I wish to read an extract from a letter that I received from an elderly couple who lost their home and 95 per cent of its contents, as I believe that their experience and recommendations are highly relevant to this debate. Mrs Ross wrote:

"It has taken me 3 months to be able to put some thoughts on this experience on paper. I do so with the hope that those who read it and are involved in considering the funding or provision of flood prevention measures will be made more aware of what a traumatic and life changing event such an experience can be."

She went on to say:

"flooding of the severity experienced in August … demands a co-ordinated response".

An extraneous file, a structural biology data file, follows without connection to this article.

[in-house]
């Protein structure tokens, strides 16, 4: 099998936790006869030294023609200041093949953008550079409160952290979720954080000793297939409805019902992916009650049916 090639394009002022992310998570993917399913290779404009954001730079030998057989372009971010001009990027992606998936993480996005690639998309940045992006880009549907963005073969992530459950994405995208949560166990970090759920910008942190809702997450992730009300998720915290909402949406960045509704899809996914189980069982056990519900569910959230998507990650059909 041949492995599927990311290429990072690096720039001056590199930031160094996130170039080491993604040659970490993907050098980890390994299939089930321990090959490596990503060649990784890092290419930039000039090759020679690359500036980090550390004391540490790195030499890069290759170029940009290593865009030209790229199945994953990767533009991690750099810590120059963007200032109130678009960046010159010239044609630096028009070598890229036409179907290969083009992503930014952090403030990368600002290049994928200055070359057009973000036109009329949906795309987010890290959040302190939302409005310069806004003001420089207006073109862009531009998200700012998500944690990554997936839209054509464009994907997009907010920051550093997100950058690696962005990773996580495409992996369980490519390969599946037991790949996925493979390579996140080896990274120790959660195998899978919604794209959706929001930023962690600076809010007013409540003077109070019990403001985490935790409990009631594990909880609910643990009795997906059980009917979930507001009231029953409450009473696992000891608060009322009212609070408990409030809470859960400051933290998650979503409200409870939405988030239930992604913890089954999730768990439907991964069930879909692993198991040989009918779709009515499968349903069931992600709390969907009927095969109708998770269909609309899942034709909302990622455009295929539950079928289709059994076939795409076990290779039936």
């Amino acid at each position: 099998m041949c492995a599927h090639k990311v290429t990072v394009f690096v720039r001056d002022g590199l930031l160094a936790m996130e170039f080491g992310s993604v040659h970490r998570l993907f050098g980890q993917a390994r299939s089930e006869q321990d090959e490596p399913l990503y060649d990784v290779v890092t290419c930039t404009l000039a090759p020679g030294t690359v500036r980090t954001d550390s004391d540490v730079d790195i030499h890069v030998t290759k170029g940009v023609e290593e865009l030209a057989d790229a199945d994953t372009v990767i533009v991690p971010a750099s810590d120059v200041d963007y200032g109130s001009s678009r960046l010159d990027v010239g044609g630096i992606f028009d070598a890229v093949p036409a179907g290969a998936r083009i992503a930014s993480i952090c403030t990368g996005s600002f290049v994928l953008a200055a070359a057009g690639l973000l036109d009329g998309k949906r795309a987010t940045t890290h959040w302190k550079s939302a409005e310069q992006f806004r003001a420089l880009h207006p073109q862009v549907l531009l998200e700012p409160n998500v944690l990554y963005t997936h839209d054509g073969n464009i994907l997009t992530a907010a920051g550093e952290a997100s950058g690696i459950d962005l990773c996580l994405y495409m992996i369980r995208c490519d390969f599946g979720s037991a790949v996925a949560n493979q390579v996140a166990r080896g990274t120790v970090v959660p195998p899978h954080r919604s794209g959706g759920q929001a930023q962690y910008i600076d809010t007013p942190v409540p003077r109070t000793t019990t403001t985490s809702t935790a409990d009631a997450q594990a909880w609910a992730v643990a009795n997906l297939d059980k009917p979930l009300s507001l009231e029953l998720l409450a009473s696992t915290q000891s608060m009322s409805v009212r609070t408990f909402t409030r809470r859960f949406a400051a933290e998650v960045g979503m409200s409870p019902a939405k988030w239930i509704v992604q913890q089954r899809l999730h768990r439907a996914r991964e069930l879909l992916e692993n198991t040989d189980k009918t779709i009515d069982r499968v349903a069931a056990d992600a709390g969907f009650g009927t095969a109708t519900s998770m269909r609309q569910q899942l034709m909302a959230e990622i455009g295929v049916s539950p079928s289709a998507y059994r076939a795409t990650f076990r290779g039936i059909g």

I whole-heartedly welcome the bill's aim to improve interagency co-ordination and co-operation in flood risk management plans. After the flooding in Broxburn, I certainly had to knock some agency heads together. I particularly welcome the requirement for risk management measures to consider the social as well as the economic impact of flooding.

The stage 1 report interested me in that it touched on the point that there is no precise, absolute defining line between what is deemed risk management and what is deemed flood rescue. I note that the Rural Affairs and Environment Committee recommended that amendments should be forthcoming to deal in particular with fire and rescue services taking the lead on flood rescue and with enabling the police to be more proactive at an earlier stage.

I will quote Mrs Ross again:

"I had no idea if and when the water would stop rising. I had no idea how we were going to get out of the house. I had no idea what priority the emergency service had given my call. I felt we were completely isolated and alone left to cope the best way we could."